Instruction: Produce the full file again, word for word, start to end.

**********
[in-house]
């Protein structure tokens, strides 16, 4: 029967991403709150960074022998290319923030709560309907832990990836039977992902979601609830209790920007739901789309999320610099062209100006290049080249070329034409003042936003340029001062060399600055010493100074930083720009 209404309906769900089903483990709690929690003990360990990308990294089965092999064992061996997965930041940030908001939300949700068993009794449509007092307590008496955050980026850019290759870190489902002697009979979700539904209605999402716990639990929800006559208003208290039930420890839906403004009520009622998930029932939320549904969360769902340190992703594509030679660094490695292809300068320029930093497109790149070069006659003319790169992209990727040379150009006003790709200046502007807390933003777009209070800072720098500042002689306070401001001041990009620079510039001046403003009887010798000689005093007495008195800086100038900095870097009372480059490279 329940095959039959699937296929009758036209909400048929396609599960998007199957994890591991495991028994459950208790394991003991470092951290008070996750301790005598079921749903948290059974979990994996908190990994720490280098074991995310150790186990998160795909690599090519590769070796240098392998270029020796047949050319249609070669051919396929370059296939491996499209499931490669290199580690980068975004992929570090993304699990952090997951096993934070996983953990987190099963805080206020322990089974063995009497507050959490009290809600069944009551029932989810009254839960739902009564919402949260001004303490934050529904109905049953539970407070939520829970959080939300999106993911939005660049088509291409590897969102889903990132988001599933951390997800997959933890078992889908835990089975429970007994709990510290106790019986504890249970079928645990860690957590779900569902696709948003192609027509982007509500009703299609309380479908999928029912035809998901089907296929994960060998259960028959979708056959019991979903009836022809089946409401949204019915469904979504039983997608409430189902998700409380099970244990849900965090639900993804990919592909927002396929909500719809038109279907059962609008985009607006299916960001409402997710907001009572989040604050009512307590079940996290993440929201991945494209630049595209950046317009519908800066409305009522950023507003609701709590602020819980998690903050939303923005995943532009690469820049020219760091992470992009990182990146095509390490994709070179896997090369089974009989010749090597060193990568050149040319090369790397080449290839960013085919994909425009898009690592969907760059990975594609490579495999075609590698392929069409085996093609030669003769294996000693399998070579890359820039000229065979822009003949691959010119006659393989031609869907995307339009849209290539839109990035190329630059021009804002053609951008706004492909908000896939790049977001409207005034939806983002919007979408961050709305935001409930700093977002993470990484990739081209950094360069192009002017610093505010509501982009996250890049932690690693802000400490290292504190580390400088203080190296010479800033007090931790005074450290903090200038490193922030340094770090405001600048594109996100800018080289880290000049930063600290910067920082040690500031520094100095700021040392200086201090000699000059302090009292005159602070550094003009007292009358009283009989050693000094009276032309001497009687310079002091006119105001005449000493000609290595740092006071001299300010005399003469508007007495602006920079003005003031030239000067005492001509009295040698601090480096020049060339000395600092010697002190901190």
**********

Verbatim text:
[in-house]
């Protein structure tokens, strides 16, 4: 029967991403709150960074022998290319923030709560309907832990990836039977992902979601609830209790920007739901789309999320610099062209100006290049080249070329034409003042936003340029001062060399600055010493100074930083720009 209404309906769900089903483990709690929690003990360990990308990294089965092999064992061996997965930041940030908001939300949700068993009794449509007092307590008496955050980026850019290759870190489902002697009979979700539904209605999402716990639990929800006559208003208290039930420890839906403004009520009622998930029932939320549904969360769902340190992703594509030679660094490695292809300068320029930093497109790149070069006659003319790169992209990727040379150009006003790709200046502007807390933003777009209070800072720098500042002689306070401001001041990009620079510039001046403003009887010798000689005093007495008195800086100038900095870097009372480059490279 329940095959039959699937296929009758036209909400048929396609599960998007199957994890591991495991028994459950208790394991003991470092951290008070996750301790005598079921749903948290059974979990994996908190990994720490280098074991995310150790186990998160795909690599090519590769070796240098392998270029020796047949050319249609070669051919396929370059296939491996499209499931490669290199580690980068975004992929570090993304699990952090997951096993934070996983953990987190099963805080206020322990089974063995009497507050959490009290809600069944009551029932989810009254839960739902009564919402949260001004303490934050529904109905049953539970407070939520829970959080939300999106993911939005660049088509291409590897969102889903990132988001599933951390997800997959933890078992889908835990089975429970007994709990510290106790019986504890249970079928645990860690957590779900569902696709948003192609027509982007509500009703299609309380479908999928029912035809998901089907296929994960060998259960028959979708056959019991979903009836022809089946409401949204019915469904979504039983997608409430189902998700409380099970244990849900965090639900993804990919592909927002396929909500719809038109279907059962609008985009607006299916960001409402997710907001009572989040604050009512307590079940996290993440929201991945494209630049595209950046317009519908800066409305009522950023507003609701709590602020819980998690903050939303923005995943532009690469820049020219760091992470992009990182990146095509390490994709070179896997090369089974009989010749090597060193990568050149040319090369790397080449290839960013085919994909425009898009690592969907760059990975594609490579495999075609590698392929069409085996093609030669003769294996000693399998070579890359820039000229065979822009003949691959010119006659393989031609869907995307339009849209290539839109990035190329630059021009804002053609951008706004492909908000896939790049977001409207005034939806983002919007979408961050709305935001409930700093977002993470990484990739081209950094360069192009002017610093505010509501982009996250890049932690690693802000400490290292504190580390400088203080190296010479800033007090931790005074450290903090200038490193922030340094770090405001600048594109996100800018080289880290000049930063600290910067920082040690500031520094100095700021040392200086201090000699000059302090009292005159602070550094003009007292009358009283009989050693000094009276032309001497009687310079002091006119105001005449000493000609290595740092006071001299300010005399003469508007007495602006920079003005003031030239000067005492001509009295040698601090480096020049060339000395600092010697002190901190």